Katherine Frank on Agency and Intellectual Easter-Egg Hunts

The burden of agency (?)

The following excerpt is from Katherine Frank’s paper ‘Agency’, which featured in a special issue of Anthropological Theory on ‘The Missing Psychology in Cultural Anthropology’s Key Words.’

The whole issue is full of greatness actually, but this excerpt particularly memorable for the Easter-egg quip (shelved in my memory alongside Strauss & Quinn’s ‘meaning is not in a cloud hovering over Cincinnati’ funny).

 

‘All of these trends have also ushered in a focus on the paradigmatic example of agency as resistance to power, or on the discursive contradictions and tensions that frame and constitute subjectivity (and thus to readings of people’s tendencies to or instances of ideological conformity as evidence of either a lack of agency or as forms of subjectification through disciplinary discursive regimes).

 

In the introduction to a collection of articles on agency, for example, Wimal Dissanayake argues that the concept of agency is not a ‘transdiscursive or nonproblematic category’. He writes: ‘Our emphasis should be on the historical and cultural conditions that facilitate the discursive production of agency, and on useful ways of framing the question of agency so that we would be in a better position to understand the contours of the cultures that we study’ (1996: ix). His definition of ‘the human agent’ is ‘the locus from which reconfirmations or resistances to the ideological are produced or played out’, which he argues is not equivalent ‘either to the individual or to subjects’ (1996: xi). Resistance, he argues, grows ‘out of the interplay of multiple subject-positions’ (p. xiii).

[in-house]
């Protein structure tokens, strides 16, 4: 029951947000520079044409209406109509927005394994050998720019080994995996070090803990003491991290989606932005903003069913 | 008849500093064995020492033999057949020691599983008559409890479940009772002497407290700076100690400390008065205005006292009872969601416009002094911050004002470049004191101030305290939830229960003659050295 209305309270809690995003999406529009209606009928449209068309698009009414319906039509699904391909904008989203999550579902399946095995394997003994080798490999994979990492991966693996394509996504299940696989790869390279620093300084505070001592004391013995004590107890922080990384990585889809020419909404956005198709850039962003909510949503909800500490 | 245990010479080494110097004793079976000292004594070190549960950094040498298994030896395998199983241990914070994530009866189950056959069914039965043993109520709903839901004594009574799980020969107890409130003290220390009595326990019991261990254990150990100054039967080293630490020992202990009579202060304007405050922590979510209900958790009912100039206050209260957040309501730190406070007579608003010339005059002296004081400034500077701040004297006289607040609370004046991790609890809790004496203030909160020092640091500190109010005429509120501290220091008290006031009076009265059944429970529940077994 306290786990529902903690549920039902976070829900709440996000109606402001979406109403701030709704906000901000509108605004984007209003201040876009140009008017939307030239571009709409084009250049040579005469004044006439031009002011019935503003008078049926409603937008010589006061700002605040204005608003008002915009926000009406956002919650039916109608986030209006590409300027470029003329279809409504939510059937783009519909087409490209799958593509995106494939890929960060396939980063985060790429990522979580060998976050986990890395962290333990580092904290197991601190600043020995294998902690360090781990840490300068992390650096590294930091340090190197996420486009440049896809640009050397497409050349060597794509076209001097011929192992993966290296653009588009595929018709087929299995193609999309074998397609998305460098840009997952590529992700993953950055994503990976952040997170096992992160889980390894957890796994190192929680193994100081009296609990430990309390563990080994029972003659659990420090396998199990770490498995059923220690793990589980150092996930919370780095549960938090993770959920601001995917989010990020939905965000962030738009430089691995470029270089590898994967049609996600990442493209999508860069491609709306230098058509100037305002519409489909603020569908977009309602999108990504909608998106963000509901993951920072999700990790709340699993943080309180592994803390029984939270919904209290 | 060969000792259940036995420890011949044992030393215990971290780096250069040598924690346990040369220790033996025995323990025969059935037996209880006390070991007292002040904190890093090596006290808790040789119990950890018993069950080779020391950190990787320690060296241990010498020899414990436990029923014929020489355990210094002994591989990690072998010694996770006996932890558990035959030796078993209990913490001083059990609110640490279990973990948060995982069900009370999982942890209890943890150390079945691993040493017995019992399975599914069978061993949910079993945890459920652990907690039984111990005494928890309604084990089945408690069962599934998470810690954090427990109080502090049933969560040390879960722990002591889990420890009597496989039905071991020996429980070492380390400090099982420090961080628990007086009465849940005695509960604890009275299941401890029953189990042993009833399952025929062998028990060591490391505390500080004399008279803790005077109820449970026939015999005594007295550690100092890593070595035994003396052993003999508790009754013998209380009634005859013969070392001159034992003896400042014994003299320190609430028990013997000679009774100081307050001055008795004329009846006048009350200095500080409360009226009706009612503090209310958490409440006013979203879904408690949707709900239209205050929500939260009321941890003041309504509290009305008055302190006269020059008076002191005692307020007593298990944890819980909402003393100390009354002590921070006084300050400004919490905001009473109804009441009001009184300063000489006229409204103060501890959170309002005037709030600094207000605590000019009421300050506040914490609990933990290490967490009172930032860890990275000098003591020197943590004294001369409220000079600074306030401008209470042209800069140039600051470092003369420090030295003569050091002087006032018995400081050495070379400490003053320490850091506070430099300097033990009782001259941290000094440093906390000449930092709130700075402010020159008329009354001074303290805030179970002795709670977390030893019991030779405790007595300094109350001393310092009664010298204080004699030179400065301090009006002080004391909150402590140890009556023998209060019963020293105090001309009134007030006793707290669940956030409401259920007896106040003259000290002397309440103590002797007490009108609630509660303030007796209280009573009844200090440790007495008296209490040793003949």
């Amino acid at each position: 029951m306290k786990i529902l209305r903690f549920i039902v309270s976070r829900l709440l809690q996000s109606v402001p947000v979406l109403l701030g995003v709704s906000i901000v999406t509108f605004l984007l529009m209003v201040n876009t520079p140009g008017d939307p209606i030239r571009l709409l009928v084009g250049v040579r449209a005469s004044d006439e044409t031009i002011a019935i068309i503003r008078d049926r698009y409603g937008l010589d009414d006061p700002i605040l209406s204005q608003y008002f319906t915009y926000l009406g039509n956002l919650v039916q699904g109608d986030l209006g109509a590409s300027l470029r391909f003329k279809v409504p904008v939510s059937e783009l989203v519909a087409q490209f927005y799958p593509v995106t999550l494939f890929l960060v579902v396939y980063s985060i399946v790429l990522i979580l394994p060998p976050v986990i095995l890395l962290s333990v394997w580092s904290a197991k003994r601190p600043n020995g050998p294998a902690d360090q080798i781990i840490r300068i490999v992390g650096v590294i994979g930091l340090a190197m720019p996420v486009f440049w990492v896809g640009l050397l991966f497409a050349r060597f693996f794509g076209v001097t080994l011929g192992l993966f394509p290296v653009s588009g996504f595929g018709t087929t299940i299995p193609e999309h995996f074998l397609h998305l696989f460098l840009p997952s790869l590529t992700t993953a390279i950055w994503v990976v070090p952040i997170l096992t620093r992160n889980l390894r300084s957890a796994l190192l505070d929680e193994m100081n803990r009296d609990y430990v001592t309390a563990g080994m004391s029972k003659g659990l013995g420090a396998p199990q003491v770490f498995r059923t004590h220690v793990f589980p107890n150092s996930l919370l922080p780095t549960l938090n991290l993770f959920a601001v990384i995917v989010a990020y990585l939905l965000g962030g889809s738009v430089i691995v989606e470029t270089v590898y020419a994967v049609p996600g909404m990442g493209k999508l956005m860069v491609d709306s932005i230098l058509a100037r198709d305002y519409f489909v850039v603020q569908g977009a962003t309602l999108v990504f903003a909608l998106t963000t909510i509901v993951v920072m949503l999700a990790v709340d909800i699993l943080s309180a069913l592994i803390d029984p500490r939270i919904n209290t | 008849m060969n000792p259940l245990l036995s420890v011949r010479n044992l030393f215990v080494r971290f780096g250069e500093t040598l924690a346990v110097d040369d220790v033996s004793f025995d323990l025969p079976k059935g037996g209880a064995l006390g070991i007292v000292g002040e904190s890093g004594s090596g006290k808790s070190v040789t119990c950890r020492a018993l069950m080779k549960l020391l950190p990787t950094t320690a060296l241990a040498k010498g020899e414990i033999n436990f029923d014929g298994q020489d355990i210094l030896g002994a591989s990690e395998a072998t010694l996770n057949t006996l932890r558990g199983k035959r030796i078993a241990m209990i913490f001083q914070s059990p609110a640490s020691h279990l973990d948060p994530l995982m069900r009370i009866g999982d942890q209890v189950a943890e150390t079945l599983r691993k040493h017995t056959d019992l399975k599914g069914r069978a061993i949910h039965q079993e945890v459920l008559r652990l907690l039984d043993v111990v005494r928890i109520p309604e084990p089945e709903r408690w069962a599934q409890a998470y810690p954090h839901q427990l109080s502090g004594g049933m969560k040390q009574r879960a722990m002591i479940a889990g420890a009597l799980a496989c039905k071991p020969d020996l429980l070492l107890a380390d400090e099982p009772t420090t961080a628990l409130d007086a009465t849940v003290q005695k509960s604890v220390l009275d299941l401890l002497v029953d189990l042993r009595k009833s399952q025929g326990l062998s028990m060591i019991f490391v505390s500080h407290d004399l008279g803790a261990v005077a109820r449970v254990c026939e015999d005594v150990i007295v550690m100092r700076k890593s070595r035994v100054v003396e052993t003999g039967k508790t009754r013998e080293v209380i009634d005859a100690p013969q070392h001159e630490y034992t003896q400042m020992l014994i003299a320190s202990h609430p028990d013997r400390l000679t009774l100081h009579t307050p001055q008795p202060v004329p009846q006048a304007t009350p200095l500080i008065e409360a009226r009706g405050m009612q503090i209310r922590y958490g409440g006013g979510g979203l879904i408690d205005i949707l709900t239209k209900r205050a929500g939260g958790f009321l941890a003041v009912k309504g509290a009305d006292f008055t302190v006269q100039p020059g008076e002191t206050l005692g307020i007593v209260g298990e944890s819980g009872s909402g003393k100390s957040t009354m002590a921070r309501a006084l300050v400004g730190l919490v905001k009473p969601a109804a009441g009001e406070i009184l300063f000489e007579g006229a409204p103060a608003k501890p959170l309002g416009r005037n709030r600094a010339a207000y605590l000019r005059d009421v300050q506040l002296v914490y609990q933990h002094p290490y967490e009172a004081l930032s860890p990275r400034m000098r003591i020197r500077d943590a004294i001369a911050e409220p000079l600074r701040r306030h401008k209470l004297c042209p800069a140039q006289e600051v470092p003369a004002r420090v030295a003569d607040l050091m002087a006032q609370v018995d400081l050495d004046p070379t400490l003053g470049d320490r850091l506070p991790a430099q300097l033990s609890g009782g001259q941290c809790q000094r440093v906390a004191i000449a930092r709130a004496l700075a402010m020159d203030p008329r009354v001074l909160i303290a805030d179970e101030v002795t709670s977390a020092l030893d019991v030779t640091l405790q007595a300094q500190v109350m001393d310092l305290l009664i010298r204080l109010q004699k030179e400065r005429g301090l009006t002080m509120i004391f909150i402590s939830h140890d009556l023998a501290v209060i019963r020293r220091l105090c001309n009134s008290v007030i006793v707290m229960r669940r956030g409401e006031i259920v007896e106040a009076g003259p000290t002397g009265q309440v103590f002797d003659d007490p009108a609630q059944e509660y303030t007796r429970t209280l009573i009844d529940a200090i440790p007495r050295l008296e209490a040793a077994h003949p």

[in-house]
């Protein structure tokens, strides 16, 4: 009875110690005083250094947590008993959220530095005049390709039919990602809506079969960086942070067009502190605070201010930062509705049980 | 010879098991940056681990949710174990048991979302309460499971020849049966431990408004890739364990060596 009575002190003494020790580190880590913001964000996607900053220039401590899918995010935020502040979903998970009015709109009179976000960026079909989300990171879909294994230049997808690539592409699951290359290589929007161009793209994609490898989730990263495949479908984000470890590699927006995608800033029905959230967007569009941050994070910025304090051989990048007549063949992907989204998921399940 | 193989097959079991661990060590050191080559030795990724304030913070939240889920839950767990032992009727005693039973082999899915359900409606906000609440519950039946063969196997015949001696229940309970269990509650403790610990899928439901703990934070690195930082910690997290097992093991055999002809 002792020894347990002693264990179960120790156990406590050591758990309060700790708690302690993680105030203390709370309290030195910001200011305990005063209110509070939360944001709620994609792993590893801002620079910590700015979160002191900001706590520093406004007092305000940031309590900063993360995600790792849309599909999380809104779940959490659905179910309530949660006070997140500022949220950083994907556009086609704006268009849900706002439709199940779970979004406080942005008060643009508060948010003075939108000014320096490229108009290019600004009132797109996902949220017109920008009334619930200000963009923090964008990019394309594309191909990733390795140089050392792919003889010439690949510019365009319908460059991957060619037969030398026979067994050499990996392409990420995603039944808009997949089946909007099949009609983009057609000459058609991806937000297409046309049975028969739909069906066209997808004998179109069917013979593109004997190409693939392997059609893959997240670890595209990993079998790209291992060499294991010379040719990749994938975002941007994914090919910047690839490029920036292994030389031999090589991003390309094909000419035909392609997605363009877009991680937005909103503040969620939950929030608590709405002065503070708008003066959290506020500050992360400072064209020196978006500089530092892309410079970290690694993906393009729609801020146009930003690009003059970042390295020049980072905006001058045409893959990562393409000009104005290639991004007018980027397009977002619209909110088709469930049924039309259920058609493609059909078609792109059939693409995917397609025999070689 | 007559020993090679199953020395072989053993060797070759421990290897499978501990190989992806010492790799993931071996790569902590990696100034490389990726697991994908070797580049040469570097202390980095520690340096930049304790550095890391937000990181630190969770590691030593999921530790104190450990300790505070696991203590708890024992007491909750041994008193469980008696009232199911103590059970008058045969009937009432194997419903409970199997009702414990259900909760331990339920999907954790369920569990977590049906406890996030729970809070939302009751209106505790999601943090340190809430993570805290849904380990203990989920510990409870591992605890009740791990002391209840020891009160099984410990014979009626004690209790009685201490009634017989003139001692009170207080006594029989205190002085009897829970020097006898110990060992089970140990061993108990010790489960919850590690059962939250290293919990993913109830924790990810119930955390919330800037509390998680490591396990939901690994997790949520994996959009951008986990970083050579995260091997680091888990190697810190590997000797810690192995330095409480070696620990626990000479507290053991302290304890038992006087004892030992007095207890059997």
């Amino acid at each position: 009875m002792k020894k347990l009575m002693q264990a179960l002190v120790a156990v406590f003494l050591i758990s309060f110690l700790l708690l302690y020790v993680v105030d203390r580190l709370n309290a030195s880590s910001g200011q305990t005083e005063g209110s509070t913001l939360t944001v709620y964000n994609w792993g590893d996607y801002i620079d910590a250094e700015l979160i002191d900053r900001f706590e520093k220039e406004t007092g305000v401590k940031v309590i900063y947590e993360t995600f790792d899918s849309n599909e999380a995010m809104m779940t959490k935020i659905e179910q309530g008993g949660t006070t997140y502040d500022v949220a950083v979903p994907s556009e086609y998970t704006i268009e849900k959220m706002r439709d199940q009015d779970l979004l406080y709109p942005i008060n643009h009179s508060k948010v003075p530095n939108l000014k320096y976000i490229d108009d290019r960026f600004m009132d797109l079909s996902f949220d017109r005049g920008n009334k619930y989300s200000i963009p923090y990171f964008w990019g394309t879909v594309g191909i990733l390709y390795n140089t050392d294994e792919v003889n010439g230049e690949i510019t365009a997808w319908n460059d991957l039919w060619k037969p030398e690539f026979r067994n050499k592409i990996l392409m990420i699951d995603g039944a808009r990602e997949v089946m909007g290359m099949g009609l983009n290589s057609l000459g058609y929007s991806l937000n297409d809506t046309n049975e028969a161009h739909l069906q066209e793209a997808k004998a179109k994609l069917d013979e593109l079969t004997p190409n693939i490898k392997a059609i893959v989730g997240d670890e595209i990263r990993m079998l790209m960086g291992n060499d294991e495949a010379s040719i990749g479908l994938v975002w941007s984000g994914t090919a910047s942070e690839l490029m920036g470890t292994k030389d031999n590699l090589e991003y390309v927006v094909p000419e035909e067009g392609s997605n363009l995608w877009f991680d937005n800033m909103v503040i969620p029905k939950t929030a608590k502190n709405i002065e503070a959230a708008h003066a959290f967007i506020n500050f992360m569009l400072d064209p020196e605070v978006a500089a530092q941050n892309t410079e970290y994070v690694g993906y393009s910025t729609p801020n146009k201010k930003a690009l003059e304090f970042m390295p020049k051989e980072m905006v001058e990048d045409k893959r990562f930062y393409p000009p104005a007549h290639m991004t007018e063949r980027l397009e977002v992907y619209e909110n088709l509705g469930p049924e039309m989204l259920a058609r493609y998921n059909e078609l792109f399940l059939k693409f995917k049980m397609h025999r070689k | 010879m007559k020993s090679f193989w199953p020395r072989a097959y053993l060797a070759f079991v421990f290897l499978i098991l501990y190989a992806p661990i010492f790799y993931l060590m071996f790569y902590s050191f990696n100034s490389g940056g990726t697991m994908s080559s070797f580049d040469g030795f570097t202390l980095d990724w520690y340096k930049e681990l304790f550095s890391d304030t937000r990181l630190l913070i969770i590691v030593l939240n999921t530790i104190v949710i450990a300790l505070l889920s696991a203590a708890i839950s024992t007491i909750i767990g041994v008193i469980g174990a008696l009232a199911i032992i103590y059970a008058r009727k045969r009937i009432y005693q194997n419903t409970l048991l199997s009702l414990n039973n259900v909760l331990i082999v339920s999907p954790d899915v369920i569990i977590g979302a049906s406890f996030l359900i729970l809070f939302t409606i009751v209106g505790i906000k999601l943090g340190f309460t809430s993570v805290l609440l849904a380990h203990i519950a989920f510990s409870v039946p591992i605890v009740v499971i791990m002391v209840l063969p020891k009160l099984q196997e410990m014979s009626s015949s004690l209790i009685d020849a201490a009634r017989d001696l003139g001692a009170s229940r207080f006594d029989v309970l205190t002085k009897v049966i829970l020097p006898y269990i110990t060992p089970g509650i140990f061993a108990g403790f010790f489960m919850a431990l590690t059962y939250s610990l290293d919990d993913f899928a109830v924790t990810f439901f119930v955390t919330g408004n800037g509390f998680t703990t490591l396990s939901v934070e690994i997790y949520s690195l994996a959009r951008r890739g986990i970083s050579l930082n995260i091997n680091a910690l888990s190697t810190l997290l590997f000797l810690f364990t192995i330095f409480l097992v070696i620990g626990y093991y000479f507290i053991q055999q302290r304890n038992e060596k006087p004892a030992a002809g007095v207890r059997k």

This particular conceptualization of agency is extremely popular among contemporary social theorists and the quest for evidence of resistant practices and identities often resembles an intellectual Easter egg hunt (I found one! Here’s another!). The search is on – and when there is a lack of clear resistance or conformity, agency is found in gaps, ruptures, failures, inconsistencies, instabilities, contested and contestable performances, and contradictions. Yet, is it useful to limit our understanding of agency to either acquiescence or resistance to ideology (or discourse), no matter how broadly interpreted or how removed from the individual? In this article, I argue that there is indeed more that needs to be considered when conceptualizing agency and explaining human behavior (or action, practice).’

 

~ Frank, K. 2006, Anthropological Theory, Vol.6, no. 3, p. 283.

 

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